4 things you probably didn’t know about breast cancer

or Breast Cancer Awareness Month, we reached out to Houston Methodist Hospital doctors and staff to answer four questions surrounding breast cancer.

 

1. What is triple negative breast cancer?
Dr. Angel Rodriguez
, breast medical oncologist and director of the Triple Negative Breast Cancer Clinic 

There are approximately 42,000 new cases of triple negative breast cancer diagnosed in the United States each year; about 20 percent of all breast cancer diagnoses. Triple negative breast cancer is distinguished from other cancers in that it does not express the genes for estrogen receptor, progesterone receptor, and HER2 negative. Meaning, your pathology report would come back saying you were negative for ER- (estrogen receptors), PR- (progesterone receptors), and HER2- (HER2). Testing negative for all three of these hormones means the cancer is triple-negative and will not respond to hormonal therapy or HER2 directed therapies, such as Herceptin.

Triple negative breast cancer makes up 20% of all breast cancer diagnoses Click To Tweet

Triple negative breast cancer is treatable, but it has the highest rate of recurrence. We are taking what we know in the lab to provide patients with better options with less toxicity to treat this aggressive disease.

2. What is the BRCA gene and who is at risk?
Kate Dempsey, genetics counselor in the Houston Methodist Cancer Center

BRCA1 and BRCA2 are just two of the 25,000 genes in our bodies. Each gene has a specific job, ranging from telling us what our eye color should be to how we should grow. BRCA1 and BRCA2 are two genes that are responsible for protecting us from cancer. They help stop tumors from growing and developing. BRCA1 and BRCA2 are found in every cell in our body, but work mainly in breast and ovary tissue. They serve as one of the “spellchecks” for our genetic information. As our cells grow, divide, and age, there can be changes to the genetic information in that cell. BRCA1 and BRCA2 work with a number of other genes to catch these changes, and signal for their repair.

A mutation can cause BRCA1 or BRCA2 genes to no longer function properly. When this happens, any changed genetic information is not repaired as it should be, which can lead to a cancer.

Only 5-10 percent of breast cancer is hereditary. Of all of hereditary breast cancer, approximately 70 percent is caused by mutations in BRCA1 or BRCA2. Approximately 1/300-1/500 individuals carry a mutation in their BRCA1 or BRCA2 genes.

5-10% of breast cancer is hereditary and 70% of hereditary cases are caused by BRCA mutations Click To Tweet

Individuals with a personal or family history of the one or more of the following may be at risk to have a BRCA1 or BRCA2 mutation:

  • Breast cancer diagnosed at or under the age of 50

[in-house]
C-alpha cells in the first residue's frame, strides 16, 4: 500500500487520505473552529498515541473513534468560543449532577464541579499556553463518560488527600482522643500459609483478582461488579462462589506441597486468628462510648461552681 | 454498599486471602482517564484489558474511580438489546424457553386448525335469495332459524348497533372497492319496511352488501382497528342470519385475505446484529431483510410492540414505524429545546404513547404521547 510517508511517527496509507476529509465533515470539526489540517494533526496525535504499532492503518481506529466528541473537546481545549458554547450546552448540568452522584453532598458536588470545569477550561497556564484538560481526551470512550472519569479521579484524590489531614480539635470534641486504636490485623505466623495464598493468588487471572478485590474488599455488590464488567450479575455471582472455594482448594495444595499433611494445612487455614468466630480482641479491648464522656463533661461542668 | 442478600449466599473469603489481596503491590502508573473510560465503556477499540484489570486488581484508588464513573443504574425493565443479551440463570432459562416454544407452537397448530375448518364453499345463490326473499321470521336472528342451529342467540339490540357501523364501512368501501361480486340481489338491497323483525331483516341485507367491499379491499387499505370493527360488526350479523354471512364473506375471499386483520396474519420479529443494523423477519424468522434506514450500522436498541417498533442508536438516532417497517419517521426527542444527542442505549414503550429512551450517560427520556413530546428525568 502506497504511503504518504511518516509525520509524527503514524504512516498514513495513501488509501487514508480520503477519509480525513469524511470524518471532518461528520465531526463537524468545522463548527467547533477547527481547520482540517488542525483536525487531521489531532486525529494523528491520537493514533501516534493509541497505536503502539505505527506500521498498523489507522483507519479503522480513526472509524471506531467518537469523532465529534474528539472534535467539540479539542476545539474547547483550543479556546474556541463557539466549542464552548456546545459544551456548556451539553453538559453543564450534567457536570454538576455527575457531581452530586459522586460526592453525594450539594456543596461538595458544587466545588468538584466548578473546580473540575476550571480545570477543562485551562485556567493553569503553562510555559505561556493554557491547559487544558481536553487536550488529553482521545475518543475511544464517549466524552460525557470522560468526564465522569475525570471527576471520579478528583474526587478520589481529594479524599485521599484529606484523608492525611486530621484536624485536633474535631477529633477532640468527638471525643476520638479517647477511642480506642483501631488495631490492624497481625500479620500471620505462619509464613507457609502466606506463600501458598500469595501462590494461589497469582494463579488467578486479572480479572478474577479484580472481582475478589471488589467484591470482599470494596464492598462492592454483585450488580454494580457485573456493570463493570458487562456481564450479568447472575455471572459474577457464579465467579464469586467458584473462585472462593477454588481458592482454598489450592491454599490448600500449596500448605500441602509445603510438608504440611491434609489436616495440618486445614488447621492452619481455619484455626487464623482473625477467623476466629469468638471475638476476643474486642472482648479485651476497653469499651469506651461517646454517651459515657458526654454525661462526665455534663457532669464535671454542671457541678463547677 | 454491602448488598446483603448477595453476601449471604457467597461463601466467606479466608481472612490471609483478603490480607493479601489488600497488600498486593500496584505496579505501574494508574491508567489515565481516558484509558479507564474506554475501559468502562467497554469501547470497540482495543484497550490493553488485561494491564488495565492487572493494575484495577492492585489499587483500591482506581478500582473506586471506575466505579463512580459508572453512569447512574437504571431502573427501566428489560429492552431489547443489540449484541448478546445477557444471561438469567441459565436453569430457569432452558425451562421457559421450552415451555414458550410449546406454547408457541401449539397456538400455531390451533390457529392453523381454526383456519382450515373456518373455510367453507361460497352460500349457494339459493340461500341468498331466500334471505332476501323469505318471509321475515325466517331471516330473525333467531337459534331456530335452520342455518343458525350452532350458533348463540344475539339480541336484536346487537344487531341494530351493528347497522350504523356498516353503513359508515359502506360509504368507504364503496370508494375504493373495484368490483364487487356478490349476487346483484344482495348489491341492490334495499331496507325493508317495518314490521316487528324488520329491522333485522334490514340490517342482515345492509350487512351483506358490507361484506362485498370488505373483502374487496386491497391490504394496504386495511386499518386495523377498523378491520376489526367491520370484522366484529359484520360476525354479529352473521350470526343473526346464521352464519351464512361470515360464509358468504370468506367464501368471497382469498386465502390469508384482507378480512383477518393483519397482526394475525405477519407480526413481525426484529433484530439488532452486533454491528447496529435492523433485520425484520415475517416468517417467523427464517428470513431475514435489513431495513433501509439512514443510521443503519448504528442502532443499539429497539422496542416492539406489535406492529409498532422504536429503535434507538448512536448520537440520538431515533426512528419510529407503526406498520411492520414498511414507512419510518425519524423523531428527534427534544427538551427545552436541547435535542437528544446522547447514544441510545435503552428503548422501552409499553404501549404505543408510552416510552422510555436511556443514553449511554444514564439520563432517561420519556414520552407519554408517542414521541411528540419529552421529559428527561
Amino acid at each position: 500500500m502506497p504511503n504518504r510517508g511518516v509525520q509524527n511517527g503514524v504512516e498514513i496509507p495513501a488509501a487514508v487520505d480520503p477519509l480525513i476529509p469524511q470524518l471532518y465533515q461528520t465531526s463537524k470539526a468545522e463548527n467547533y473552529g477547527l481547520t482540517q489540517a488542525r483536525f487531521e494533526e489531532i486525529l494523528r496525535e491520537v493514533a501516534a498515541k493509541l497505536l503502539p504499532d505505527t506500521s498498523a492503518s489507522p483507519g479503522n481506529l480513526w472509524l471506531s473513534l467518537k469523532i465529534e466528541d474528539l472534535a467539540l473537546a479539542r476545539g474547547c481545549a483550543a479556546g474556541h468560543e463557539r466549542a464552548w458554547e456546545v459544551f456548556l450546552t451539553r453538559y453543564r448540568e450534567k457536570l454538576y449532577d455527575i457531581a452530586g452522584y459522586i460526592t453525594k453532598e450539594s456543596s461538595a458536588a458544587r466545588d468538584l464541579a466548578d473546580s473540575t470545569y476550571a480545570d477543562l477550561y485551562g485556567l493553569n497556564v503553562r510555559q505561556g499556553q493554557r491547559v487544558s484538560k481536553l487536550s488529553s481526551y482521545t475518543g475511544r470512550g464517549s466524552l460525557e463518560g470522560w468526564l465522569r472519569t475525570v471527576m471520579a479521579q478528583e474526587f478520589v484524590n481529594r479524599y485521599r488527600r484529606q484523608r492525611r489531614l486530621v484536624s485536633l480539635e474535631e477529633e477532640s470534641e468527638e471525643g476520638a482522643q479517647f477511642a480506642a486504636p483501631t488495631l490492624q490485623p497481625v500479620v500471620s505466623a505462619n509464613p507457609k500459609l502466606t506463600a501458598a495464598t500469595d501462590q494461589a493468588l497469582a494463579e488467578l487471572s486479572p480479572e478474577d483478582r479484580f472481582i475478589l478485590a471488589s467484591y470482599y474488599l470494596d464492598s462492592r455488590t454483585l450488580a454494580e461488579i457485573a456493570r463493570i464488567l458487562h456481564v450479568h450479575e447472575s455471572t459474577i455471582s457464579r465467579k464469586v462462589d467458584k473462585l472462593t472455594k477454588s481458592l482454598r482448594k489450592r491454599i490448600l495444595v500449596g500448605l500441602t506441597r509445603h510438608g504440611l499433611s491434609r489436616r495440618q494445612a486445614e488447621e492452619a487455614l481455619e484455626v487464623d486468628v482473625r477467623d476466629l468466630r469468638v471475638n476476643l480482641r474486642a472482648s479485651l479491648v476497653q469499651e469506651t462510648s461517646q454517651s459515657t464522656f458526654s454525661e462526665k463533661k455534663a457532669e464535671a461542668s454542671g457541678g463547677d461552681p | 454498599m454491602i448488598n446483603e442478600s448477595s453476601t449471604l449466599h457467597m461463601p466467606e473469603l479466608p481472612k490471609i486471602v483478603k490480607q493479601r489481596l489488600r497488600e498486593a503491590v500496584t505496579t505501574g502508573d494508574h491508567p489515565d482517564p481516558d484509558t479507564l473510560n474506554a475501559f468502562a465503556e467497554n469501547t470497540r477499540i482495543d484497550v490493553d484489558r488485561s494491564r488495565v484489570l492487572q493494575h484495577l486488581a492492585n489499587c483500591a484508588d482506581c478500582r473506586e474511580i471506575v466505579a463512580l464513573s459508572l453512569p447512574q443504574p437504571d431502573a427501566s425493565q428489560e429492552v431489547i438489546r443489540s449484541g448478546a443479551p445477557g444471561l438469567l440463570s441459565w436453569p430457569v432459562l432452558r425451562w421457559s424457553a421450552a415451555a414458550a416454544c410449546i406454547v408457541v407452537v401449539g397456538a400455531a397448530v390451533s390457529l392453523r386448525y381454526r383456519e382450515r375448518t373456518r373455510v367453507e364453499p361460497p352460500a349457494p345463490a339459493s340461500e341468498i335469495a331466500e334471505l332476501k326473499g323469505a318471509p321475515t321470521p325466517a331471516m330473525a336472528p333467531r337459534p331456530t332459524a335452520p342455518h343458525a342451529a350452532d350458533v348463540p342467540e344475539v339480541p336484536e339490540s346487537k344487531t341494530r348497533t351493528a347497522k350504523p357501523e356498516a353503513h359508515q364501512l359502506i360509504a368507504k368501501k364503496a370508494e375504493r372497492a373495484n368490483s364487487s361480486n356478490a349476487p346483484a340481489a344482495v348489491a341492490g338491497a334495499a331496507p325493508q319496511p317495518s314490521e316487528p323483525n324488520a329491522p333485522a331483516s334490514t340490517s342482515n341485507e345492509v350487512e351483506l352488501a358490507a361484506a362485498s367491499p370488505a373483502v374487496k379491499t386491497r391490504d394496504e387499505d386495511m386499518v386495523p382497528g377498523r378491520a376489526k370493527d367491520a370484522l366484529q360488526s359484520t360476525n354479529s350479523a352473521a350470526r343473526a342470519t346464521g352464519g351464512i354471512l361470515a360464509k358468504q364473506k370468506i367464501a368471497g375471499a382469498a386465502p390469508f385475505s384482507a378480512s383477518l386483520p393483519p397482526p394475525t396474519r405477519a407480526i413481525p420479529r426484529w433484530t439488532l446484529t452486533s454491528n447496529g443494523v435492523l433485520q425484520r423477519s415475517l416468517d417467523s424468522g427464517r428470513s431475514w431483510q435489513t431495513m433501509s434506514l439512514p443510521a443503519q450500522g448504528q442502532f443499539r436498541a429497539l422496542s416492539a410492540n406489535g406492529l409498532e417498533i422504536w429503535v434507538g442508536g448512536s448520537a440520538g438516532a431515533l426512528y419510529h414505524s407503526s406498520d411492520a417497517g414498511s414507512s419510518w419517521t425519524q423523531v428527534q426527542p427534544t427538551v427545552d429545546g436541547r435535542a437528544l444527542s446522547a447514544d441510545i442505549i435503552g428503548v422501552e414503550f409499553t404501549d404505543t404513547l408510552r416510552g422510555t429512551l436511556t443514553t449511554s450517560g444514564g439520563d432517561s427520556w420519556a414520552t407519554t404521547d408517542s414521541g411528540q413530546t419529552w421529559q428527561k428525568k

• Multiple breast cancers in one or both breasts
  • Triple negative breast cancer
  • Ovarian cancer
  • Breast cancer at any age with one or more relative with breast or ovarian cancer
  • Male breast cancer
  • Ashkenazi Jewish ancestry (1 in 40 individuals of Ashkenazi Jewish ancestry carry a mutation in either BRCA1 or BRCA2)

We encourage you to speak to a high-risk breast cancer physician or a genetic counselor about your family history. They will help you determine if genetic testing is right for you or your family, as well as help you develop a personalized cancer screening recommendations.

3. What are some tips when going through chemotherapy?
Jennifer Berry, registered nurse and director of infusion services in the Houston Methodist Cancer Center

  • Stay active and maintain your normal routine and schedule
  • Wear a button down or loose fitting shirt to your infusion appointment to allow easy access to your port
  • Having your labs done the day before chemotherapy will help decrease the wait time the day of your infusion
  • Schedule downtime for yourself
  • Be sure to drink lots of fluids
  • Reward yourself for milestones by doing something special to celebrate
  • Give your body at least six months before you start feeling back to normal

4. When is radiation therapy beneficial for women with breast cancer?
Dr. Bin Teh
, radiation oncologist at Houston Methodist Hospital

Radiation therapy shrinks the tumor and kills cancer cells. Radiation to the breast is often given after breast-conserving surgery to help lower the chance that cancer will come back in the breast or nearby lymph nodes. It may also be recommended after mastectomy in patients either with a cancer larger than 5 cm, or when cancer is found in the lymph nodes.  It is also used to treat breast cancer that has spread to other areas, for example to the bones or brain.